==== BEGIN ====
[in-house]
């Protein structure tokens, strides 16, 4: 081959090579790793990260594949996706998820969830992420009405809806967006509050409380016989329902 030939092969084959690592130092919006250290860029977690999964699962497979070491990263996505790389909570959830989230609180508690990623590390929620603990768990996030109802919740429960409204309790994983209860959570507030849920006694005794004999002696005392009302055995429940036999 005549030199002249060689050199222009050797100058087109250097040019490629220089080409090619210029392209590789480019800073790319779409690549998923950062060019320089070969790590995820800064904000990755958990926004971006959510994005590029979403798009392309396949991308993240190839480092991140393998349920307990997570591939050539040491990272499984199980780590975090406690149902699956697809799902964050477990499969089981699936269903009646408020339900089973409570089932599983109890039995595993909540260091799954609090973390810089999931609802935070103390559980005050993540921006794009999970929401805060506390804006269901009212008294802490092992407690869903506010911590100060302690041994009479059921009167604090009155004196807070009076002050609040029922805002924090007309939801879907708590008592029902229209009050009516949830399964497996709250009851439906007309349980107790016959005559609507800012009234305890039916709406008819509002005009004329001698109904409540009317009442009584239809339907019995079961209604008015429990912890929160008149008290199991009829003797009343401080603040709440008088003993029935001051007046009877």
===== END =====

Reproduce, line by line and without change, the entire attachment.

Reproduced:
[in-house]
């Protein structure tokens, strides 16, 4: 081959090579790793990260594949996706998820969830992420009405809806967006509050409380016989329902 030939092969084959690592130092919006250290860029977690999964699962497979070491990263996505790389909570959830989230609180508690990623590390929620603990768990996030109802919740429960409204309790994983209860959570507030849920006694005794004999002696005392009302055995429940036999 005549030199002249060689050199222009050797100058087109250097040019490629220089080409090619210029392209590789480019800073790319779409690549998923950062060019320089070969790590995820800064904000990755958990926004971006959510994005590029979403798009392309396949991308993240190839480092991140393998349920307990997570591939050539040491990272499984199980780590975090406690149902699956697809799902964050477990499969089981699936269903009646408020339900089973409570089932599983109890039995595993909540260091799954609090973390810089999931609802935070103390559980005050993540921006794009999970929401805060506390804006269901009212008294802490092992407690869903506010911590100060302690041994009479059921009167604090009155004196807070009076002050609040029922805002924090007309939801879907708590008592029902229209009050009516949830399964497996709250009851439906007309349980107790016959005559609507800012009234305890039916709406008819509002005009004329001698109904409540009317009442009584239809339907019995079961209604008015429990912890929160008149008290199991009829003797009343401080603040709440008088003993029935001051007046009877």